Opera informed the public yesterday that it detected an attack on the company's server used for the Opera Sync system.
Earlier this week, we detected signs of an attack where access was gained to the Opera sync system. This attack was quickly blocked. Our investigations are ongoing, but we believe some data, including some of our sync users’ passwords and account information, such as login names, may have been compromised.
Opera Sync is Opera's synchronization feature. Local data such as login data, bookmarks or tabs is synced with Opera's remote server so that the data is available on any device you sign in with.
The sheer volume of data makes browser sync servers a prime target for attackers much like cloud password managers are.
Data is protected by the user's password but if that password can be guessed or cracked, it provides the attacker with all information stored within.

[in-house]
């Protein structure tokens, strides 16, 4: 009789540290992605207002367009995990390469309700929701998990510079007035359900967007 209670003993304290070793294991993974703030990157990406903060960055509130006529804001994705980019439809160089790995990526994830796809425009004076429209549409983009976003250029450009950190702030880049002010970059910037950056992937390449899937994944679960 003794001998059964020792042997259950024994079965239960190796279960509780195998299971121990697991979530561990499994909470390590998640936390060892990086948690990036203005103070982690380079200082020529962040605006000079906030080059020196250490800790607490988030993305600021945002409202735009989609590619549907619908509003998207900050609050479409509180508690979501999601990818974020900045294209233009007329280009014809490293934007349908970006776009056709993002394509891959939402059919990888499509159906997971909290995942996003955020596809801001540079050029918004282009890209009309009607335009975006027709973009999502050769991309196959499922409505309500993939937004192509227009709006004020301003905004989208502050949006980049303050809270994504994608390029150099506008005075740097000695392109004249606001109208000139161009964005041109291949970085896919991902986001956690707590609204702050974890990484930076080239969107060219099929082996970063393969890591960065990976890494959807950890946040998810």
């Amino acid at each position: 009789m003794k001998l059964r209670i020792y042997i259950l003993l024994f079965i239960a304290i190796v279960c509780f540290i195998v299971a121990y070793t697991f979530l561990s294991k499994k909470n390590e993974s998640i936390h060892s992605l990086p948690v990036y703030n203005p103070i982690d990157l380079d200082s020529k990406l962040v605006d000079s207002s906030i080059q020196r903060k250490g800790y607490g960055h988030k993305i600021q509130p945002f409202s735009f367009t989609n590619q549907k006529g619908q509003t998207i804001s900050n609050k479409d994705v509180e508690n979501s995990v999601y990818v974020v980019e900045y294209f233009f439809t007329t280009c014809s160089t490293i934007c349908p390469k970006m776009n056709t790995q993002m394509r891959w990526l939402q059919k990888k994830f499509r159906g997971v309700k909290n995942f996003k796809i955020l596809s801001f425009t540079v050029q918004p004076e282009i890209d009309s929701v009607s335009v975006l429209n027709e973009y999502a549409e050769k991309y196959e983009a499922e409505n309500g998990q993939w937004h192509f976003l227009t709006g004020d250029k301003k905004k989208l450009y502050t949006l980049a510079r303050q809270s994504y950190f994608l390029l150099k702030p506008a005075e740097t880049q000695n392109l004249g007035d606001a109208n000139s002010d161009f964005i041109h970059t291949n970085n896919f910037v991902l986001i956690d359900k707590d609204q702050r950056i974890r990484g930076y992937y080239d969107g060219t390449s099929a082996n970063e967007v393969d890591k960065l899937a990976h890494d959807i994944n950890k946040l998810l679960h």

Opera notes that it only stores encrypted or hashed and salted passwords, but that it has reset all Opoera sync account passwords "as a precaution".
All Opera Sync users affected by the breach have been informed about it via email. The email asks users to change the password to their Sync account as soon as possible.
Users are also asked to reset passwords on any third-party site they have stored as login data on Opera Sync as a precaution.
If you are affected by the issue, head over to the password reset page right away to create a new password for the Opera Sync account.
You will receive an email with a link pointing to a page where you may change the account password.
According to Opera Software, about 0.5% of all users of the browser make use of Opera Sync. That's 1.7 million in total based on a user base of about 350 million people last month.
Seems to be password reset week. Dropbox reset passwords of some of the company's users as well yesterday.
Users who are using Opera Sync to store third-party login information will have to spend some time resetting passwords on various services they are a member of.
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Ghacks is a technology news blog that was founded in 2005 by Martin Brinkmann. It has since then become one of the most popular tech news sites on the Internet with five authors and regular contributions from freelance writers.